When I first rescued Boo, I had many goals for him. But – because of who he was and what he later showed me – I had to adjust my goals and devise a different approach to training him.
In my book, A Dog Named Boo: How One Dog and One Woman Rescued Each Other – and the Lives They Transformed Along the Way, I detail many of Boo’s limitations, our training hurdles, and the amazing things he did without being perfect.
The concept of successive approximations, which means we have a goal in terms of what we are trying to teach a dog and that we understand that if the dog’s behavior lands anywhere along the path to this goal it is good and worthy of reward, is often only applied to a specific behavior or trick we are teaching.
Anyone who has potty-trained a puppy has used a type of successive approximation.
We get puppies out often so they can make the right pee and poop choices. The puppy’s bladder size and muscle control requires us to lower the bar for them to succeed then we slowly raise the bar to achieve our final goal. By patiently increasing the length of time between persistent outings while accepting and rewarding closer and closer to perfect behavior we succeed.
In short, the Three P’s are the heart of successive approximations.
This is successive approximation on a micro level—one behavior. Boo taught me that Patience, Persistence and Perfect-is-not-all-it’s-cracked-up-to-be needed to be applied on the macro level—to the whole dog.
In A Dog Named Boo it is clear that I had to utilize the Three P’s when training Boo on every level. It was a year before he understood to signal us that he had to go out for a pee or poop. Another year-and-a-half was spent teaching him to take treats outside the house and lay down in a public place.
The lessons of Boo are vast in terms of so many elements of human and canine interactions but the biggest training lesson he taught me always comes down to patience, persistence and perfect-is-not-all-it’s-cracked-up-to-be.
The Three P’s can apply to dogs who have special needs like Boo, who are reactive, stressed, need remedial socialization, and pretty much any dog who will be destined to work as a service or therapy dog.
Patience refers to starting out with an assessment of the dog as an individual. Who is this dog? What is he telling me? What does she like? What scares him? What motivates her?
These are just a few of the beginning questions for which the answers are not always on the surface and often take exploration. Take your time and let your dog show you who they are. Boo’s physical and cognitive limitations made it difficult for him to answer these questions quickly or at all sometimes.
When he wouldn’t lay down on command I was told to just make him do it without thinking about why he wasn’t doing it. When he was afraid in the truck I was told to just let him work it out on his own. I had to be very patient and slow his training way down, ask what he was telling me and what he needed, then shift things to accommodate Boo so he could learn at his own pace how to lay down, how to love the truck, and how to be a confident dog in so many other areas.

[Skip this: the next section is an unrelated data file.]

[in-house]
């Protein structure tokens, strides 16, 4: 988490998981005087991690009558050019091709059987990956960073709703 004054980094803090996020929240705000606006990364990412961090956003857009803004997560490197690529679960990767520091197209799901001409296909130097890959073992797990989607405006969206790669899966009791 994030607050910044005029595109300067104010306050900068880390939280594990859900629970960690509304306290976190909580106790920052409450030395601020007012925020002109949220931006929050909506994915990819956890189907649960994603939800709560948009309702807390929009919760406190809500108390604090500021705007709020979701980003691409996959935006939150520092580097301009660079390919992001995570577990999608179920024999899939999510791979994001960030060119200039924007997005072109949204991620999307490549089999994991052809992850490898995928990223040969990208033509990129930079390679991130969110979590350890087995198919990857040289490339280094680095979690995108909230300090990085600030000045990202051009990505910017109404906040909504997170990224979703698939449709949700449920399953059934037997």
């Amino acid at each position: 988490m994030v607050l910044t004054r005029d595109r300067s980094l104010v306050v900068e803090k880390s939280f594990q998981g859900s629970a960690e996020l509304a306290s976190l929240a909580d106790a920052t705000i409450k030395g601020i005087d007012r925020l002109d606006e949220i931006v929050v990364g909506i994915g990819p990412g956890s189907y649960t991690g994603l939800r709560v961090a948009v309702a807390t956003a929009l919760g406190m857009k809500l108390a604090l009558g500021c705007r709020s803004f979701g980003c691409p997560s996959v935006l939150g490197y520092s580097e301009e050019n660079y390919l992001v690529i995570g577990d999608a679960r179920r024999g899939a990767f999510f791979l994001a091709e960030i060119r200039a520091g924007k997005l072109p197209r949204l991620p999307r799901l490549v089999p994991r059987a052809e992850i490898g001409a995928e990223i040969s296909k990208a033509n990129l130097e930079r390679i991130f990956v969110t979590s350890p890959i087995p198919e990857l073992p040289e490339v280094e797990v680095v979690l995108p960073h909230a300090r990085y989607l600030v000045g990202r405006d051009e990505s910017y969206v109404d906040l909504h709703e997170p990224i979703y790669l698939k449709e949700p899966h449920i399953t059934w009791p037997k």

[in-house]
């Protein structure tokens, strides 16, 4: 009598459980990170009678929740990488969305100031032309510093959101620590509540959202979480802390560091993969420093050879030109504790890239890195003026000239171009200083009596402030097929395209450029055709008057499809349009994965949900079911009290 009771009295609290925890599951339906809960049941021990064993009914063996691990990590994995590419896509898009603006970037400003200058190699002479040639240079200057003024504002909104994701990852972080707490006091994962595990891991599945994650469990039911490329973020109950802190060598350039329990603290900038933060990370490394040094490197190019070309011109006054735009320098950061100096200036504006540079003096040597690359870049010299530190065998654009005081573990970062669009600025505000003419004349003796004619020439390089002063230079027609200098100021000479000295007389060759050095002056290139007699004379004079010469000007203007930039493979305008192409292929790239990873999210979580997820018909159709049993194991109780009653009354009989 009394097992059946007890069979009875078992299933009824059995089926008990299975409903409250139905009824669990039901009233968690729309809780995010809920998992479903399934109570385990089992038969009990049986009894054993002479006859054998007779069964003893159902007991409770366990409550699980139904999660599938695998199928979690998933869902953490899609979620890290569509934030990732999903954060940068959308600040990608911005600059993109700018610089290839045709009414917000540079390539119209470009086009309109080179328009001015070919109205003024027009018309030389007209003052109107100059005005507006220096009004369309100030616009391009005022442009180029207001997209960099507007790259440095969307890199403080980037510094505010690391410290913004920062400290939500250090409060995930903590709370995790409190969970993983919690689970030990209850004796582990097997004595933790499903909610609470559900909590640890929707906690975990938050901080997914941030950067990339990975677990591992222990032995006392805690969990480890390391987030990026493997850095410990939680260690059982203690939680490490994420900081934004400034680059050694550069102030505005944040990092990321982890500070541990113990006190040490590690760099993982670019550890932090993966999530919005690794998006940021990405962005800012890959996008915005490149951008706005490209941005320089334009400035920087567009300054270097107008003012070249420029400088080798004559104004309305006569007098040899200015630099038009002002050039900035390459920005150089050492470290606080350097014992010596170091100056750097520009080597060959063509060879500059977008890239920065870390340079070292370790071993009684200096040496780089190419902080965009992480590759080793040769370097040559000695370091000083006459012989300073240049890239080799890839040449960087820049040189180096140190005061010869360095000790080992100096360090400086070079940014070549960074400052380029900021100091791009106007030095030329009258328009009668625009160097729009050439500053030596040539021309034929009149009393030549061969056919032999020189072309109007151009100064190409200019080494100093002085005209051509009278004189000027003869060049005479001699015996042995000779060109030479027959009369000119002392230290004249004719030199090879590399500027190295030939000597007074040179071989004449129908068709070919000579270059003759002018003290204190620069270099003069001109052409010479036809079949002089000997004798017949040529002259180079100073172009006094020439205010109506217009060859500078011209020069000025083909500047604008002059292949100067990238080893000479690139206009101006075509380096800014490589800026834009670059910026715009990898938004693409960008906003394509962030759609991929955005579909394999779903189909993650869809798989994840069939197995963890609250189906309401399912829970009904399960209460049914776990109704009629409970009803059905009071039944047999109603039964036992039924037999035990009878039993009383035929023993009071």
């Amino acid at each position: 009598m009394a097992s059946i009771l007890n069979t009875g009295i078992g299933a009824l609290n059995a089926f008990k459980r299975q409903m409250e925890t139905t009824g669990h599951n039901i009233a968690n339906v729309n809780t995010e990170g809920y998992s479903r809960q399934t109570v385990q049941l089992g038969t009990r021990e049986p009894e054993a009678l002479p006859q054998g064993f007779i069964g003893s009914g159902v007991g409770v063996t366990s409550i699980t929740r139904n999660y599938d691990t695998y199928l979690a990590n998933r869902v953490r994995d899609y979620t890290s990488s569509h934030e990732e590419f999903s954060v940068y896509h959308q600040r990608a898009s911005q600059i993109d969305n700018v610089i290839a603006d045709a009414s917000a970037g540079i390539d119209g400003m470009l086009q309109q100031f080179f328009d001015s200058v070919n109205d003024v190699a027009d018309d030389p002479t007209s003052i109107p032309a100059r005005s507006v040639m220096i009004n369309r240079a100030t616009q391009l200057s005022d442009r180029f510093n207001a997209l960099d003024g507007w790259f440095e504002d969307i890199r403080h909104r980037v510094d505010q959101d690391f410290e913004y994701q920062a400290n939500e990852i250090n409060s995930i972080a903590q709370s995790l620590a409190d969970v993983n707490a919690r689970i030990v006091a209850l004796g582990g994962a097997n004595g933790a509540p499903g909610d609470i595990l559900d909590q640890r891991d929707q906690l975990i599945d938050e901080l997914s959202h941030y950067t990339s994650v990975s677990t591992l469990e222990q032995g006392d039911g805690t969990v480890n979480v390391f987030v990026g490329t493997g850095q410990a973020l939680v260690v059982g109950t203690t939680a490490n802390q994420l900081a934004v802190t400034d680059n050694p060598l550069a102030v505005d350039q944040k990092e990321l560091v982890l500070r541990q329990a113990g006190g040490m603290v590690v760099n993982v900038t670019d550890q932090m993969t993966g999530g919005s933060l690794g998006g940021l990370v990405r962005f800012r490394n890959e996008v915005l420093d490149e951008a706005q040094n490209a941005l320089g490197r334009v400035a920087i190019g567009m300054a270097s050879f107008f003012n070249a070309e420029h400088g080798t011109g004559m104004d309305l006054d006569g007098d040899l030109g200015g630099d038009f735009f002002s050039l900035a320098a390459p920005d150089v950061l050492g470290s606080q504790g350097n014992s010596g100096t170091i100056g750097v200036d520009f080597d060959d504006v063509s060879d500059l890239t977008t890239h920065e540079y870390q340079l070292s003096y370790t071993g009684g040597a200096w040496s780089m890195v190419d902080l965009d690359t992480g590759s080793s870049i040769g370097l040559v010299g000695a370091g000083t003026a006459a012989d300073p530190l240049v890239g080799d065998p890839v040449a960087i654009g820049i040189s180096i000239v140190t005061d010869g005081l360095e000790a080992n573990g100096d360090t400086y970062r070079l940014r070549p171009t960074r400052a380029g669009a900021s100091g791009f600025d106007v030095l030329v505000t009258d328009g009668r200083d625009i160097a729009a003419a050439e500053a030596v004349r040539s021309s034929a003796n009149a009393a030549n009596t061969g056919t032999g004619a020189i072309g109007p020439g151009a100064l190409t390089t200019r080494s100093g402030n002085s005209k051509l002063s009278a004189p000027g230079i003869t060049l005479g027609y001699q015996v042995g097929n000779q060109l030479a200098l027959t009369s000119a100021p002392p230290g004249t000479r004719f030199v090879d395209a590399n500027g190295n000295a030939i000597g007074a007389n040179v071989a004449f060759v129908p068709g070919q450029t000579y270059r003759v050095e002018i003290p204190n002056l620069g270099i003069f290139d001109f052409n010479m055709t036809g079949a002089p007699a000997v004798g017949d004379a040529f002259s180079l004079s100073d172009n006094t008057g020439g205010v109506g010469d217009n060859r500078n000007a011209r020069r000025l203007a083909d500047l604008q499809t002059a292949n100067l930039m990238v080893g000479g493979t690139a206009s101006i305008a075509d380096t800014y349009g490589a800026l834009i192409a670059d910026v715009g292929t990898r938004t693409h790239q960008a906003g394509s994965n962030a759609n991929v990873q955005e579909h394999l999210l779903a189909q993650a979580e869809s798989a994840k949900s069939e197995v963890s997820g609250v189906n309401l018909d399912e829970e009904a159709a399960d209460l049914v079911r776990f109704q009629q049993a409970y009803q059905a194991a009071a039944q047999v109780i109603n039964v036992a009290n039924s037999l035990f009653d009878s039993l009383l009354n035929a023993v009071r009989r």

Persistence in Boo’s case was more than just repetition. It did require practice, but Boo showed me it has to be done at the speed and intensity that each different dog can handle—if it takes your dog a year to get where other dogs get in three months then so be it.
We get caught up in so many comparisons of one dog to another, yet one of the greatest gifts you can give your dog is to only compare them to where they started and how far they’ve come.
For Boo to achieve his goal of visiting kids, it was almost two years of outings that slowly worked on his basic skills and treat-taking abilities in public. I had to craft alternative cues that Boo could follow and understand, much like I advise clients whose dogs are visually or hearing impaired. They can and will learn their basics and maybe even more than one might imagine, but it will have a different shape and form from traditional cues and signals.
Letting go of perfect is probably the hardest part of this equation.
Each dog will reach their fullest potential—in other words their personal perfect—once we simply focus on each successive approximation as its own victory.
When I ask Boo for the paw command he swipes his paw in the air as if he is searching for a light switch in the dark. It in no way compares to the perfect easy-going dogs who leisurely reach out and gently place their paw in your hand. But when Boo does it you can see his effort and sense of accomplishment in his simple, wobbly gesture and it brings a smile in spite of the imperfection and probably more so because of it—like everyone cheering for the little engine who could—or in this case the little dog who could.
As canine advocates and guardians, our job is to patiently observe what our dogs tell us then persistently and at their speed craft a training routine that suites them so they can become the best they can be given who they are.
Like Boo, all dogs have potential. Our job is to find it and nurture it.